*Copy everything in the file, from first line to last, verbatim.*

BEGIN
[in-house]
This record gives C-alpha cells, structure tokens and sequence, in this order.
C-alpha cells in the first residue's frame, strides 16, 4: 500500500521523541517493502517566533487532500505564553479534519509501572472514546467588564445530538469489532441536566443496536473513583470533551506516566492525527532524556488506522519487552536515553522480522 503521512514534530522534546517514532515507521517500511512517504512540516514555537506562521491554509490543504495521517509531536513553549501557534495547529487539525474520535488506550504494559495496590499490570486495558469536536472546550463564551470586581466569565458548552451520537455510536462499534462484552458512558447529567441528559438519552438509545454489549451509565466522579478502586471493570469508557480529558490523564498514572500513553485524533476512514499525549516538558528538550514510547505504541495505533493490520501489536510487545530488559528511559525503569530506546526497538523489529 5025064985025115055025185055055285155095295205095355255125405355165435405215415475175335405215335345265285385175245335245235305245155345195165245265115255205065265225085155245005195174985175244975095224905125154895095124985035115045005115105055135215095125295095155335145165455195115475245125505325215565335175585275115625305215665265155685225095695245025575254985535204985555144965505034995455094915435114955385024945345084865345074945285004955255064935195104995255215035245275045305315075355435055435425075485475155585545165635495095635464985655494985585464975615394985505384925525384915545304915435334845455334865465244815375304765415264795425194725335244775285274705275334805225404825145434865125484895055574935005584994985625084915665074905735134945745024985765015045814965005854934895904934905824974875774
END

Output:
[in-house]
This record gives C-alpha cells, structure tokens and sequence, in this order.
C-alpha cells in the first residue's frame, strides 16, 4: 500500500521523541517493502517566533487532500505564553479534519509501572472514546467588564445530538469489532441536566443496536473513583470533551506516566492525527532524556488506522519487552536515553522480522 503521512514534530522534546517514532515507521517500511512517504512540516514555537506562521491554509490543504495521517509531536513553549501557534495547529487539525474520535488506550504494559495496590499490570486495558469536536472546550463564551470586581466569565458548552451520537455510536462499534462484552458512558447529567441528559438519552438509545454489549451509565466522579478502586471493570469508557480529558490523564498514572500513553485524533476512514499525549516538558528538550514510547505504541495505533493490520501489536510487545530488559528511559525503569530506546526497538523489529 5025064985025115055025185055055285155095295205095355255125405355165435405215415475175335405215335345265285385175245335245235305245155345195165245265115255205065265225085155245005195174985175244975095224905125154895095124985035115045005115105055135215095125295095155335145165455195115475245125505325215565335175585275115625305215665265155685225095695245025575254985535204985555144965505034995455094915435114955385024945345084865345074945285004955255064935195104995255215035245275045305315075355435055435425075485475155585545165635495095635464985655494985585464975615394985505384925525384915545304915435334845455334865465244815375304765415264795425194725335244775285274705275334805225404825145434865125484895055574935005584994985625084915665074905735134945745024985765015045814965005854934895904934905824974875774